288 F2d 232 United States v. North Carolina Granite Corporation
288 F.2d 232
UNITED STATES of America, Appellee.
NORTH CAROLINA GRANITE CORPORATION, Appellant.
United States Court of Appeals Fourth Circuit.
Argued January 5, 1961.
Decided March 27, 1961.
I. E. Carlyle and H. Grady Barnhill, Jr., Winston-Salem, N. C. (Womble, Carlyle, Sandridge & Rice, Winston-Salem, N. C., on the brief), for appellant.
James E. Holshouser, U. S. Atty., Greensboro, N. C. (Lafayette Williams, Asst. U. S. Atty., Greensboro, N. C., on the brief), for appellee.
Before SOPER, HAYNSWORTH and BOREMAN, Circuit Judges.
SOPER, Circuit Judge.
This appeal is taken from a judgment of the District Court whereby the North Carolina Granite Corporation was sentenced to pay the minimum fine of $1000.00 on each of ten counts of an indictment for violation of the Elkins Act, 49 U.S. C.A. § 41(1), by receiving a rebate in the transportation of property in interstate commerce at a less rate than that named in the tariffs published and filed by the common carrier with the Interstate Commerce Commission. In each count it was charged that the defendant had accepted and received a rebate from the Southern Railway Company by the device of falsely representing to the carrier that the value of the shipment was less than it actually was. For example, it was charged in the first count that the defendant on September 15, 1958, had accepted and received from the carrier a concession in the amount of $31.80 on a shipment of crushed granite weighing 80,500 pounds from Mount Airy, North Carolina, to Louisville, Kentucky, consigned by the defendant to itself, by the device of falsely representing to the carrier that the actual value of the crushed granite did not exceed $8.00 per ton when in fact the actual value did exceed that sum, thereby obtaining transportation of the property at a less rate than that named in the applicable tariff published by the carrier and filed with the Interstate Commerce Commission.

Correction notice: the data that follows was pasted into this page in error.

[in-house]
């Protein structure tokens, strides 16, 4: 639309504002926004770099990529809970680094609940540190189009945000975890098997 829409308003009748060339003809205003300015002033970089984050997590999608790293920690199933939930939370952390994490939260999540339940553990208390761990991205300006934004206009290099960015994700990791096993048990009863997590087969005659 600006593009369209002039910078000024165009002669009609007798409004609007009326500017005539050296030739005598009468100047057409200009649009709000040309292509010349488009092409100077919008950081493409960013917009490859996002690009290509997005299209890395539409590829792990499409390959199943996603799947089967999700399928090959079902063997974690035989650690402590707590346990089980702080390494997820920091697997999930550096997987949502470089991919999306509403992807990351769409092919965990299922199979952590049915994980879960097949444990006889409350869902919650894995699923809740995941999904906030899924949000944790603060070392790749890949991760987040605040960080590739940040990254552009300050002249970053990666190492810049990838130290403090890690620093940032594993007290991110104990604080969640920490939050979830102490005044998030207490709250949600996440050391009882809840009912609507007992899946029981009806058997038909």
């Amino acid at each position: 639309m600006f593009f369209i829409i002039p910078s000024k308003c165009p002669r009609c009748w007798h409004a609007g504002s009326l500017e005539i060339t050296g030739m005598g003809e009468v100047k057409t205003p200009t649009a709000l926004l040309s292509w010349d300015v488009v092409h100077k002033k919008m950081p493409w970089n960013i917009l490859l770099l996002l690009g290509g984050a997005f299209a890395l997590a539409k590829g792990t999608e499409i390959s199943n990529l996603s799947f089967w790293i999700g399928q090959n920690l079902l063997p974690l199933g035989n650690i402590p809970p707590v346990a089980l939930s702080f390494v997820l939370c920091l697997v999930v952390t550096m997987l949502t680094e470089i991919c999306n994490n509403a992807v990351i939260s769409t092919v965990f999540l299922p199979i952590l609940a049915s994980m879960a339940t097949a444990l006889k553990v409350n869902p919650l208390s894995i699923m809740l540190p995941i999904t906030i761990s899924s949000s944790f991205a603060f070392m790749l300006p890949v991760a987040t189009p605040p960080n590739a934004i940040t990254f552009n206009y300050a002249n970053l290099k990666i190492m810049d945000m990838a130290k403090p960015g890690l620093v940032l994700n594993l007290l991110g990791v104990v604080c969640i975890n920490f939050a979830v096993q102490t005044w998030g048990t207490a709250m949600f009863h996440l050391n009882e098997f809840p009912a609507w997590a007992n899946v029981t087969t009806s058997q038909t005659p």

The North Carolina Granite Corporation has its principal office at Mount Airy, North Carolina, where it operates a large stone quarry for the production of granite for buildings, bridges, and memorials. In conjunction with this business it also carries on a crushed stone operation for the production of bagged, crushed granite known as Gran-I-Grit which is fed to chickens to aid digestion. The market for crushed granite provides an outlet for what would otherwise be waste product and is highly competitive.
Evidence offered by the Government under the first count of the indictment showed that in September 1958 the defendant received an order for Gran-I-Grit from the Master Feed and Seed Company in Louisville, Kentucky, and, upon confirmation of the order, the terms of the contract of sale were stated as "$18.00 per ton delvd. in 50 lb. bags less $1.00 per ton Quan. Discount". The defendant shipped the goods to fill this order via the Southern Railway Company under a bill of lading which certified that "the actual value of the material described on this bill of lading is hereby stated by the shipper to be in excess of $4.00 per net ton but not in excess of $8.00 per net ton". This certification enabled the shipper to obtain a freight rate of $4.12 per ton under the governing tariff, which sets forth the rates applicable to certain commodities having an actual value not exceeding $8.00 per net ton at point of origin and so certified in the bill of lading. If the net purchase price of $17.00 per ton less the freight had been certified as the value of the goods at point of origin, the rate under the governing tariff would have been $4.91 per ton.